The chub is the king of cold-water species. Chub stuff themselves with maggots and casters on the coldest day. Many day ticket commercial pools now stock chub to keep anglers catching throughout the hard winter months.

Chub can be caught at all depths but, if you fire in bait regularly, they will come up in the water to compete in snatching slow-falling freebies like maggots.



Sudden falls in water temperatures are guaranteed to knock barbel sport on the head, both in rivers and commercial stillwaters.

Barbel will feed happily in cold-water conditions, providing the water has been at a settled, low temperature for a period of days.

Just as barbel stop feeding in response to a cold snap, even a tiny rise in water temperature can spark them into feeding furiously, especially if it is coupled with a rise in water level.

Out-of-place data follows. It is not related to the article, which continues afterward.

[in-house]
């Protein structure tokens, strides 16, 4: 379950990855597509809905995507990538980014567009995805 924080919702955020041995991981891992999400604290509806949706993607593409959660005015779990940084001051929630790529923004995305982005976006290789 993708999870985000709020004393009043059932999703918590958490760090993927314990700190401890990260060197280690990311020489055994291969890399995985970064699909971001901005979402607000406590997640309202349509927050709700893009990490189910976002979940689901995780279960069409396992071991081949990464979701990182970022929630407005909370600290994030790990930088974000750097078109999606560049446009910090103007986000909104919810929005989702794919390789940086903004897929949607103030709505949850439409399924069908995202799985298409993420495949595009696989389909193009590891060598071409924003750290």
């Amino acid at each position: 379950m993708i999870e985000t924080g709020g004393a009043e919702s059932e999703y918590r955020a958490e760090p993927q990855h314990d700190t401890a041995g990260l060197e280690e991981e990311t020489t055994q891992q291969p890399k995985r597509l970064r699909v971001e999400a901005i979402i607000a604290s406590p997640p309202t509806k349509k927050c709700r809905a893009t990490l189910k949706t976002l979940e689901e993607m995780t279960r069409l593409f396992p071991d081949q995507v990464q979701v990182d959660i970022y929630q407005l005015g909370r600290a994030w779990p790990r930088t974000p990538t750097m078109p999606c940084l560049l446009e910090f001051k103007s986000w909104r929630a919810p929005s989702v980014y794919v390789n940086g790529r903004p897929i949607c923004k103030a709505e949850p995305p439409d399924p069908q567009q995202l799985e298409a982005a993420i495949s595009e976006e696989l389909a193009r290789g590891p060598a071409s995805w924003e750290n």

Another warm water species, the rudd is at its most active in the spring, summer and autumn. As soon as water temperatures nosedive, the rudd’s metabolism slows down.

Rudd can still be caught in winter, especially on heavily-stocked commercial pools, but they aren’t worth targeting.



These powerful predators won’t expend lots of energy chasing a meal, but if you drop a bait on a pike’s nose, or inch it past it, it will swallow it.

Big static sea deadbaits that leach off loads of flavour, or lures worked slow and deep just above the holes in the weed where pike like to lay up, are favourite.

Livebaits (where allowed) tethered below a pike bung or under a slow-moving drifter float, will also produce big fish.